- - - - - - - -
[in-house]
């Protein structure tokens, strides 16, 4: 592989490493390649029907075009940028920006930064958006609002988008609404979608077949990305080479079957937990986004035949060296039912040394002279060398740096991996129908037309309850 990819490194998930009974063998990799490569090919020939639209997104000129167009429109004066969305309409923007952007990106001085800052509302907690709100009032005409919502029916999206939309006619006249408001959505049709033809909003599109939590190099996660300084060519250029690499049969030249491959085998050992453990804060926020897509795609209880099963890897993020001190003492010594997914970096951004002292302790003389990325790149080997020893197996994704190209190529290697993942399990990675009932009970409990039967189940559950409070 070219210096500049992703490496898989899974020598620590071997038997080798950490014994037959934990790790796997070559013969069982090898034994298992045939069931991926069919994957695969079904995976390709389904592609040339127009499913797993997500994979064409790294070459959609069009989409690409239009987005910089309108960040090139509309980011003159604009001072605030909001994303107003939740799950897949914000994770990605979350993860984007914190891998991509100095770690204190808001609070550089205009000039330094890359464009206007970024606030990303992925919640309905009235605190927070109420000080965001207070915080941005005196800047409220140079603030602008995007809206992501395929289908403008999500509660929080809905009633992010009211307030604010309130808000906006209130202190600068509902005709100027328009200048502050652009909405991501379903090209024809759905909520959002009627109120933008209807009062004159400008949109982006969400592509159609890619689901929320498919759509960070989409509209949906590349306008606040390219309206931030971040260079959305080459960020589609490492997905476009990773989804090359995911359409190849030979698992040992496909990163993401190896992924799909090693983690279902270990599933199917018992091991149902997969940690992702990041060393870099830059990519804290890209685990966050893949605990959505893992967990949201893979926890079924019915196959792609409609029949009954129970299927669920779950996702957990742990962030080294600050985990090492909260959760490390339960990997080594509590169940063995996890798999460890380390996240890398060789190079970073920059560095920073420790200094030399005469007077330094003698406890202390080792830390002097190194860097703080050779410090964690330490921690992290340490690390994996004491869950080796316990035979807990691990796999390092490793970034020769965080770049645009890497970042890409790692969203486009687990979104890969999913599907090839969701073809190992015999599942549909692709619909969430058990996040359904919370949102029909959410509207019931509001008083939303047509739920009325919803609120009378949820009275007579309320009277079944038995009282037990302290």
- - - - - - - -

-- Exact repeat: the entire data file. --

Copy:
[in-house]
């Protein structure tokens, strides 16, 4: 592989490493390649029907075009940028920006930064958006609002988008609404979608077949990305080479079957937990986004035949060296039912040394002279060398740096991996129908037309309850 990819490194998930009974063998990799490569090919020939639209997104000129167009429109004066969305309409923007952007990106001085800052509302907690709100009032005409919502029916999206939309006619006249408001959505049709033809909003599109939590190099996660300084060519250029690499049969030249491959085998050992453990804060926020897509795609209880099963890897993020001190003492010594997914970096951004002292302790003389990325790149080997020893197996994704190209190529290697993942399990990675009932009970409990039967189940559950409070 070219210096500049992703490496898989899974020598620590071997038997080798950490014994037959934990790790796997070559013969069982090898034994298992045939069931991926069919994957695969079904995976390709389904592609040339127009499913797993997500994979064409790294070459959609069009989409690409239009987005910089309108960040090139509309980011003159604009001072605030909001994303107003939740799950897949914000994770990605979350993860984007914190891998991509100095770690204190808001609070550089205009000039330094890359464009206007970024606030990303992925919640309905009235605190927070109420000080965001207070915080941005005196800047409220140079603030602008995007809206992501395929289908403008999500509660929080809905009633992010009211307030604010309130808000906006209130202190600068509902005709100027328009200048502050652009909405991501379903090209024809759905909520959002009627109120933008209807009062004159400008949109982006969400592509159609890619689901929320498919759509960070989409509209949906590349306008606040390219309206931030971040260079959305080459960020589609490492997905476009990773989804090359995911359409190849030979698992040992496909990163993401190896992924799909090693983690279902270990599933199917018992091991149902997969940690992702990041060393870099830059990519804290890209685990966050893949605990959505893992967990949201893979926890079924019915196959792609409609029949009954129970299927669920779950996702957990742990962030080294600050985990090492909260959760490390339960990997080594509590169940063995996890798999460890380390996240890398060789190079970073920059560095920073420790200094030399005469007077330094003698406890202390080792830390002097190194860097703080050779410090964690330490921690992290340490690390994996004491869950080796316990035979807990691990796999390092490793970034020769965080770049645009890497970042890409790692969203486009687990979104890969999913599907090839969701073809190992015999599942549909692709619909969430058990996040359904919370949102029909959410509207019931509001008083939303047509739920009325919803609120009378949820009275007579309320009277079944038995009282037990302290």